Police need to know about dangerous offenders
There are understandably many questions surrounding the tragic death of Jennifer Warren, which occurred Sunday morning as the 39-year-old mental health caseworker made a scheduled stop at the home of Brent Redd Jr. in St. Helens.
Redd, 30, is suspected of stabbing Warren to death in his house as she visited him around 8 a.m. Sunday to administer his medication.
Perhaps the most suggestive has been the realization that mental health workers for Columbia Community Mental Health, who are tasked with checking up on offenders found guilty of crimes but for the reason of insanity, commonly do so alone, with no backup.
Various print, radio and online media have begun the review of the case, including stories on Oregon Public Broadcasting, over the Associated Press news wire and in The Oregonian. As reported in The Oregonian, a coworker of Warren's quit CCMH on Sunday due to longstanding concerns of having to pay solo visits to people with violent pasts in order to administer medication.
Since Warren's death, CCMH officials have reportedly allowed the option of having caseworkers team up to do their job. It is an option that has been offered too late for Warren, raising hard questions about CCMH policies and practices as it operates as Columbia County's lead mental health agency.
Oregon Health Authority officials have pledged an investigation into the killing, including a review of CCMH, and we are hopeful it will shed some light on the agency and, more generally, the statewide administration of criminally insane people with violent histories who are released back into our communities following extended hospital stays.
Another storyline we are tracking is the apparent disconnect between the Psychiatric Security Review Board, which the Oregon Health Authority administers, and local law enforcement. In a discussion with Walt Pesterfield, director for Columbia County Community Corrections, we learned his agency, which is charged with managing parole and probation services in Columbia County, was unaware Redd had moved to St. Helens following his release in 2010. Other law enforcement officers have reported a similar lack of knowledge regarding Redd's presence in the community.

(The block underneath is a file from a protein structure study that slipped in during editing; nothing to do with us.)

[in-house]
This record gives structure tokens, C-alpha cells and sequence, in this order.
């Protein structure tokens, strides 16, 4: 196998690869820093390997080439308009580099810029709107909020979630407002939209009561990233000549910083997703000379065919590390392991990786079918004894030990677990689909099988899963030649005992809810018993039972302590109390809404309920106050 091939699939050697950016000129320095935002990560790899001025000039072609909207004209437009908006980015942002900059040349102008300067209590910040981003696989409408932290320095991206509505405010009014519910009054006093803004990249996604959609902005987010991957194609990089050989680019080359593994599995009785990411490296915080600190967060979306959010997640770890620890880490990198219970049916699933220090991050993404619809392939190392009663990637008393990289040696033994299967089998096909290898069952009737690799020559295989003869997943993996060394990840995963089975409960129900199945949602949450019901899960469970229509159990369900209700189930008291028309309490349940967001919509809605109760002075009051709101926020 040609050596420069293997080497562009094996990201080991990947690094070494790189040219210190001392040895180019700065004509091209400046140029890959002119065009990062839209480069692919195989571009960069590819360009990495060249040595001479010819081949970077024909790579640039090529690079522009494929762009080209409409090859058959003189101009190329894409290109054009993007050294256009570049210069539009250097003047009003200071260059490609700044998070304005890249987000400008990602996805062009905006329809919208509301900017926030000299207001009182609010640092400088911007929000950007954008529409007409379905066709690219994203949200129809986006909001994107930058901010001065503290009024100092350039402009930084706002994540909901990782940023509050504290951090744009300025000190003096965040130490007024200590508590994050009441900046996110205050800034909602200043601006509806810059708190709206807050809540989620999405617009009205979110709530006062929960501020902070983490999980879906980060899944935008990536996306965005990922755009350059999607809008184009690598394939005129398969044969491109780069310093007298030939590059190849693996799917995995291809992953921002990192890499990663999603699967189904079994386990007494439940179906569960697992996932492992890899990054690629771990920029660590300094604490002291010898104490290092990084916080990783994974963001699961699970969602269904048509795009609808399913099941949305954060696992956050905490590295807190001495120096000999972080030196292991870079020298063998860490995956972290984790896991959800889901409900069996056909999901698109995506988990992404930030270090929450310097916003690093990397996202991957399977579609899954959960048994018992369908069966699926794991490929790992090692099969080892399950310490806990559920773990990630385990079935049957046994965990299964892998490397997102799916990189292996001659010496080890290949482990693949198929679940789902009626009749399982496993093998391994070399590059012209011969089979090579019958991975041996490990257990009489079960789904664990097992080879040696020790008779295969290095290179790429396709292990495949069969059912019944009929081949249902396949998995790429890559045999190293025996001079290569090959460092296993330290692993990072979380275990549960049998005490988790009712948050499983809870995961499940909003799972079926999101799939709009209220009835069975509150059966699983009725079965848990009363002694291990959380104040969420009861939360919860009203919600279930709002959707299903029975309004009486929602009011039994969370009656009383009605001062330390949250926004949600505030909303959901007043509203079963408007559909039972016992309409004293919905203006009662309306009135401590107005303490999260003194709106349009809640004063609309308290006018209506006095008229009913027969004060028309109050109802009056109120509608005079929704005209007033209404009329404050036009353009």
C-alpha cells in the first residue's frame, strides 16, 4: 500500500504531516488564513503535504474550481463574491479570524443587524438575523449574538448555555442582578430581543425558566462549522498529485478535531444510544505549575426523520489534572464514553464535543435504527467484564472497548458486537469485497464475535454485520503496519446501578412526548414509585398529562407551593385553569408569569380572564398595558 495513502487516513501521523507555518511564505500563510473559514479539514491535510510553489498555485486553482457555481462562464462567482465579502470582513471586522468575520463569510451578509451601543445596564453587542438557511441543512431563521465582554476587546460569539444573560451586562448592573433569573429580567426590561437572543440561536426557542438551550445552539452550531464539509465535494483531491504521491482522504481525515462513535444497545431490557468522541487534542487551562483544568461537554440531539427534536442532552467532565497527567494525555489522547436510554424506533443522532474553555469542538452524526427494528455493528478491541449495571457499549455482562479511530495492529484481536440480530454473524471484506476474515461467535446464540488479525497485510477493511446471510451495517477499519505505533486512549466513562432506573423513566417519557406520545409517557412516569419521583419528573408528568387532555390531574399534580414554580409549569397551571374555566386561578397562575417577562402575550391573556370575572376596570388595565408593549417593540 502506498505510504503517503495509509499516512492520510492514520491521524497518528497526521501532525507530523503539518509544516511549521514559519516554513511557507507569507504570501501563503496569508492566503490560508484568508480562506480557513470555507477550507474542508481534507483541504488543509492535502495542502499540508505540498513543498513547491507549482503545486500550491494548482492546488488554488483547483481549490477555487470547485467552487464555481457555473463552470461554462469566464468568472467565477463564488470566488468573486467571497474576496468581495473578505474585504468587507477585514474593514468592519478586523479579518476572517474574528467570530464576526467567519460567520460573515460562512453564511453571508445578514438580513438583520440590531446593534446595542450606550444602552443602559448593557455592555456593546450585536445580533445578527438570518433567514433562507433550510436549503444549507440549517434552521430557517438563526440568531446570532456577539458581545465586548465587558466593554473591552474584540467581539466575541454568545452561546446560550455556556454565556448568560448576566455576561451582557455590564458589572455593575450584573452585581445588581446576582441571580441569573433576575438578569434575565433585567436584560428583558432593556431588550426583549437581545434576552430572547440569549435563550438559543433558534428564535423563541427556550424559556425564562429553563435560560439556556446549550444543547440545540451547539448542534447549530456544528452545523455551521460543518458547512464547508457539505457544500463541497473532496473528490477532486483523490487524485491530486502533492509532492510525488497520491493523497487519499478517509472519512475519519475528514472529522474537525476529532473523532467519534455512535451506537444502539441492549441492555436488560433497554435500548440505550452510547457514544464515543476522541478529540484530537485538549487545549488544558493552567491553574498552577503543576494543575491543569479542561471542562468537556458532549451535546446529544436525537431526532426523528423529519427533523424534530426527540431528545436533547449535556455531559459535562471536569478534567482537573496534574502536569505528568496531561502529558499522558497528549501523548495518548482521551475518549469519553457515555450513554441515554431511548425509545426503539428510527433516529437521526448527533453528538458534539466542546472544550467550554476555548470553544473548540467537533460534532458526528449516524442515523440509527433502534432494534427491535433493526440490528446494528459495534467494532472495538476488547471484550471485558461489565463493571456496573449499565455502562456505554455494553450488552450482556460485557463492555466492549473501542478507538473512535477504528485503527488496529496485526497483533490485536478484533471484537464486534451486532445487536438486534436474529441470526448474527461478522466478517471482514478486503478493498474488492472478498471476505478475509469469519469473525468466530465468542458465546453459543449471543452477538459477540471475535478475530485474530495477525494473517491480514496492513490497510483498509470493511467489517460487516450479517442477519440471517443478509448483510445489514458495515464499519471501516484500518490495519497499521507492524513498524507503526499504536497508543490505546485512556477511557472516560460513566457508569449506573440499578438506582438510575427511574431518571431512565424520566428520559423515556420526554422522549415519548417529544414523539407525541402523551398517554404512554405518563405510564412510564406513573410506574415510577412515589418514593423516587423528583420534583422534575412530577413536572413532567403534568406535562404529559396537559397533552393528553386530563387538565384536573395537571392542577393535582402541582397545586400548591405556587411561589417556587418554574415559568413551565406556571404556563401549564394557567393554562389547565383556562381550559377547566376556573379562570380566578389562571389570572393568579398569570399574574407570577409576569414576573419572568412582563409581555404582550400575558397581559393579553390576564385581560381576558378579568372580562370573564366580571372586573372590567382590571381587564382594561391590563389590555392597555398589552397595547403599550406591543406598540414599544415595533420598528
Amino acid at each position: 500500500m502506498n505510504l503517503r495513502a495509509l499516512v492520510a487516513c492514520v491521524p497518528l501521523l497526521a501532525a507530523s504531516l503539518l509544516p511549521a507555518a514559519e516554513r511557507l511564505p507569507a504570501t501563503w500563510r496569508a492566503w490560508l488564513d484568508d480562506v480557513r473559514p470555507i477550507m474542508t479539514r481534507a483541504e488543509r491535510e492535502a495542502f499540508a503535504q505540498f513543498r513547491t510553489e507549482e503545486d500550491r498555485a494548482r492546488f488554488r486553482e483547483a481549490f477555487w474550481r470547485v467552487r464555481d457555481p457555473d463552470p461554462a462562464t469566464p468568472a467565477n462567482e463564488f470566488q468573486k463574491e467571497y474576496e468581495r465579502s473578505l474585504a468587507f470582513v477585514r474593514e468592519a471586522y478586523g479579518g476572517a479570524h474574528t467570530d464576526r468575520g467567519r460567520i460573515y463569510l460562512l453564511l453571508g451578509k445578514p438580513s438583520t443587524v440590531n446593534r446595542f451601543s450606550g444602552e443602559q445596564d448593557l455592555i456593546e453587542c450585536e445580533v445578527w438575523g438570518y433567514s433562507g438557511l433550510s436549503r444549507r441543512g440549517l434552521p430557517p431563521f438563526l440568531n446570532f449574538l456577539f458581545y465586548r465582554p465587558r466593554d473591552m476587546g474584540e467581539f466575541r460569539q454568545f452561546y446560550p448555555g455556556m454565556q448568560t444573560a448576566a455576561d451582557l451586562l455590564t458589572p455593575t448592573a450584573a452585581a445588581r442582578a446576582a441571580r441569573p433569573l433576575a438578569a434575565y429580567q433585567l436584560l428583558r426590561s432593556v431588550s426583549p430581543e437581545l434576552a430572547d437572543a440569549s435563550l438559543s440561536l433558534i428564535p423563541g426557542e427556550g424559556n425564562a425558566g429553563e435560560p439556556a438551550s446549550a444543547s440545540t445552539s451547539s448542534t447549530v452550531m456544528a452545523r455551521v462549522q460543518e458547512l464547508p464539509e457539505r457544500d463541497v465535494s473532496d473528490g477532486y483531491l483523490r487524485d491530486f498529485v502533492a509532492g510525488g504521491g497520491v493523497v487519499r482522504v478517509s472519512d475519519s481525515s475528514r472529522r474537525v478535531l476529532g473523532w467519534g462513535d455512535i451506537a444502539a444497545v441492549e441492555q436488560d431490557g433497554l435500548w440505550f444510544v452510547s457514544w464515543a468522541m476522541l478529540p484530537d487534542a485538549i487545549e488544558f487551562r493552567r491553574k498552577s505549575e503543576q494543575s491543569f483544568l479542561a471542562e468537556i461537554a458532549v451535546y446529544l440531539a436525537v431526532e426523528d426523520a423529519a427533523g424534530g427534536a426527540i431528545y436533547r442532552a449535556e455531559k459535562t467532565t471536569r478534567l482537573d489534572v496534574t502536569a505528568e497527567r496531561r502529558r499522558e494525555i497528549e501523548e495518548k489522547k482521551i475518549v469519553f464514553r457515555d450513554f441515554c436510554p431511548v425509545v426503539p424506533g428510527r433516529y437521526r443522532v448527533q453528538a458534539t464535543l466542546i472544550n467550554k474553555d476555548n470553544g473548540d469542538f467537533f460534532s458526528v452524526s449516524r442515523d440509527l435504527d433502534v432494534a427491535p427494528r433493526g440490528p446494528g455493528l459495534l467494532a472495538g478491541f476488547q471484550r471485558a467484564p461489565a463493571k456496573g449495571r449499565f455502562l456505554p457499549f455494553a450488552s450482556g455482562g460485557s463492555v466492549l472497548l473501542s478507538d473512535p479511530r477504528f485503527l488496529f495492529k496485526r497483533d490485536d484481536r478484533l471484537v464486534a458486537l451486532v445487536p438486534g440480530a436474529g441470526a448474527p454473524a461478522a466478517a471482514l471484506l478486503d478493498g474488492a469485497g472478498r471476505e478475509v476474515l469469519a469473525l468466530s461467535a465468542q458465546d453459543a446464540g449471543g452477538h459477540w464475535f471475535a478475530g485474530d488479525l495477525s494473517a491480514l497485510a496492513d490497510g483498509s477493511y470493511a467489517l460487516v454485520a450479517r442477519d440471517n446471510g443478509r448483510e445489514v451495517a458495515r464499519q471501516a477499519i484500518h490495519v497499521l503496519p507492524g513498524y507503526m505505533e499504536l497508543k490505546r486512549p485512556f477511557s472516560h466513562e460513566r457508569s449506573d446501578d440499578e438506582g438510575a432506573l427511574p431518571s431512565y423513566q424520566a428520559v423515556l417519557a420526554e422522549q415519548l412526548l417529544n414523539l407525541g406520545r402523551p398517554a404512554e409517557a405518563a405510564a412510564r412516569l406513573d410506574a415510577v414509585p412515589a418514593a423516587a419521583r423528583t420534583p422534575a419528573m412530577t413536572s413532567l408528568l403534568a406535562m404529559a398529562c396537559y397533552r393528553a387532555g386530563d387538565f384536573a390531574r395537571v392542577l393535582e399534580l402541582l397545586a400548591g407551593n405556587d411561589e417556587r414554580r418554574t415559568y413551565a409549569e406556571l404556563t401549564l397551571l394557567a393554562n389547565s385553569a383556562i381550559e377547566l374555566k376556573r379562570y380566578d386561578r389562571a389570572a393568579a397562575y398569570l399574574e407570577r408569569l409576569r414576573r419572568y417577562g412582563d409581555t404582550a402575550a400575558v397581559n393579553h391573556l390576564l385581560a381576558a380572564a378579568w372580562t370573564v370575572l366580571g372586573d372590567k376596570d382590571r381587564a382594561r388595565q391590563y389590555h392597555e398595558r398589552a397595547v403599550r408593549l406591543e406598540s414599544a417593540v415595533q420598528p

Though we can appreciate the separation between medical services and law enforcement, the idea that dangerous offenders who have an extensive history of criminal wrongdoing are allowed to take up position in a community with no notice to law enforcement is flawed. Beyond Redd's conviction for attempted murder of his mother in 2007, we are learning he has a criminal record going back to 1999, including assault and theft charges.
To be clear, the spectrum of mental illness is as wide and varied as the people it afflicts, and certainly only a slim percentage are dangerous.
But it is not like other maladies. There is no cure. Yes, it is treatable, and assuming the treatment is effective and well tested, the risks and hardships for those living with and around the afflicted are reduced. Not eliminated, but reduced. Altering the treatment or introducing outside stimuli, such as illicit drugs or other pressures, can radically shift the balance between mental health and illness.
It's not difficult, from a practical perspective, to draw a parallel between sex offenders who move into the community and those with violent histories attributable to mental disease. In both cases, the agencies tasked with overseeing the release of those offenders make a calculated risk regarding their respective offenders reintegration into society.
In the case of sex offenders, however, they are subject to reporting requirements to law enforcement, and in many cases are tracked via online programs so that the general population knows where they live. Not so for the person who has mental illness and who has committed violent crimes. In that case, whether it is intended to reduce undue stigma associated with mental illness, the offenders are treated via a health administration agency and the population and law enforcement remain in the dark regarding their past crimes.
Now, as we take heed of Warren's death, Oregon Health Authority officials have promised to work hand-in-hand with law enforcement to ensure the fallout investigation is comprehensive and thorough. Unfortunately for Warren, that level of cooperation extended from the healthcare community is too little, too late.